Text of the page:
Shobogenzo Zuimonki

Book 4

4-8

One day Dogen instructed,

Students of the Way, as beginners, whether you have bodhi-mind or not, you should thoroughly read and study the scriptures, sutras, and śastras1.

I first aroused bodhi-mind because of my realization of impermanence. I visited many places both near and far [to find a true teacher] and eventually left the monastery on Mount Hiei to practice the Way. Finally I settled at Kenninji. During that time, since I hadn’t met a true teacher nor any good co-practitioners, I became confused and evil thoughts arouse.

First of all, my teachers taught me that I should study as hard as our predecessors in order to become wise and to be known at the court, and famous all over the country. So when I studied the teachings I thought of becoming equal to the ancient wise people of this country, or to those who received the title of Daishi (Great teacher)2, etc.
When I read the Kosoden, Zoku-kosoden3 and so on, and learned about the lifestyles of eminent monks and followers of the buddha-dharma in Great China, they were different from what my teachers taught. I also began to understand that such a mind as I had aroused was despised and hated in all the sutras, śastras, and biographies. I finally realized the truth; even if I think of gaining fame, it would be better to feel small [ashamed] before the ancient wise people and sincere people of later generations, than to be well thought of by inferior people of today.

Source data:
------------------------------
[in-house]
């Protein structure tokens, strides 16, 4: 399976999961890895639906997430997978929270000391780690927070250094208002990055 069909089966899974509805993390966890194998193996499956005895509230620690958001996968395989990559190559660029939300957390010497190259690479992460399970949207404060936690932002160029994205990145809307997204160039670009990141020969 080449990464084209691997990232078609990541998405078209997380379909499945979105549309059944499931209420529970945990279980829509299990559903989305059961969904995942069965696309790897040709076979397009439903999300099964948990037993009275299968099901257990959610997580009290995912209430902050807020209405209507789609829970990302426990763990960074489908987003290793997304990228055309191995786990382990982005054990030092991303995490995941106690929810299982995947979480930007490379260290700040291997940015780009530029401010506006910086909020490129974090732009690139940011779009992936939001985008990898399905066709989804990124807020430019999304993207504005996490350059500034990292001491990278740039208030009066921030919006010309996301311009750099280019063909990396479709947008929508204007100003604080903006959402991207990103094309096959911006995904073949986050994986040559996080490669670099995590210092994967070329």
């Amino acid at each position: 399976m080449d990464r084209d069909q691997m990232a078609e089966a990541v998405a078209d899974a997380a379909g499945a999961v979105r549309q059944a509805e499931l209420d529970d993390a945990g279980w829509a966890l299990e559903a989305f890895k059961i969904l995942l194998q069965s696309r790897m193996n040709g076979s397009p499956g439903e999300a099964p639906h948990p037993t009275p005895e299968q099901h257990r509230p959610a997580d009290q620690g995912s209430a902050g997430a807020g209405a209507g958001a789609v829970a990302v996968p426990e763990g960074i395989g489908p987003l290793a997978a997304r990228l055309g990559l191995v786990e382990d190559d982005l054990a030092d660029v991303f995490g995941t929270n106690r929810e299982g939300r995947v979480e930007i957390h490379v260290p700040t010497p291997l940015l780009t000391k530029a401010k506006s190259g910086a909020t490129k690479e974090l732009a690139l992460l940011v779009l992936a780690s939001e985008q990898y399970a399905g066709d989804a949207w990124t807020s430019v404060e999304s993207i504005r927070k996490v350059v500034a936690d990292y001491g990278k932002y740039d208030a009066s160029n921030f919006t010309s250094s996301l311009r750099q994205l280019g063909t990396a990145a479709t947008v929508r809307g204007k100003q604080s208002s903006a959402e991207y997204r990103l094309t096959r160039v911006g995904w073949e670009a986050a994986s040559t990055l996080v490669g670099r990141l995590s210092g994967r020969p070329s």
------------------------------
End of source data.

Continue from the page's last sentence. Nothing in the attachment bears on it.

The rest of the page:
If I wish to be equal to someone, then it would be better to feel ashamed [standing] before the eminent predecessors of India and China, and [work] toward being their equal. So, I wish to become equal to the various heavenly beings, unseen beings, buddhas, and bodhisattvas.

Having realized this truth, I considered those in this country with the title of ‘Great teacher’ and so on as dirt or broken tiles. I completely reformed my former frame of mind. Look at the life of the Buddha. He abandoned the throne, and entered the mountains and forests. He begged for food his whole life even after he had completed the Way.

In a Precepts text4, it is said, “Knowing that home is not home, abandon home and become a homeless monk.”

An ancient said, “Do not be arrogant and consider yourself equal to superior wise people. Do not deprecate yourself and think of yourself inferior.”

This means that both are [a kind of] arrogance. Though you may be in a high position, do not forget that you may fall. Though you may be safe now, remember that you may have to face danger. Though you may be alive today, do not think that you will necessarily be alive tomorrow. The danger of death is right at your feet.

  1. Commentaries on the sutras. One of the Tri-Pitaka (three categories of Buddhist scriptures), that is, the sutras, the sastras, and the vinaya (precepts texts).
  2. In China and Japan, Daishi or ‘great teacher’ was an honorific title given by the emperors.
  3. See1-1, footnote 1.
  4. The fourteenth chapter of the Makasogiritsu (Precepts of the Mahasangika School).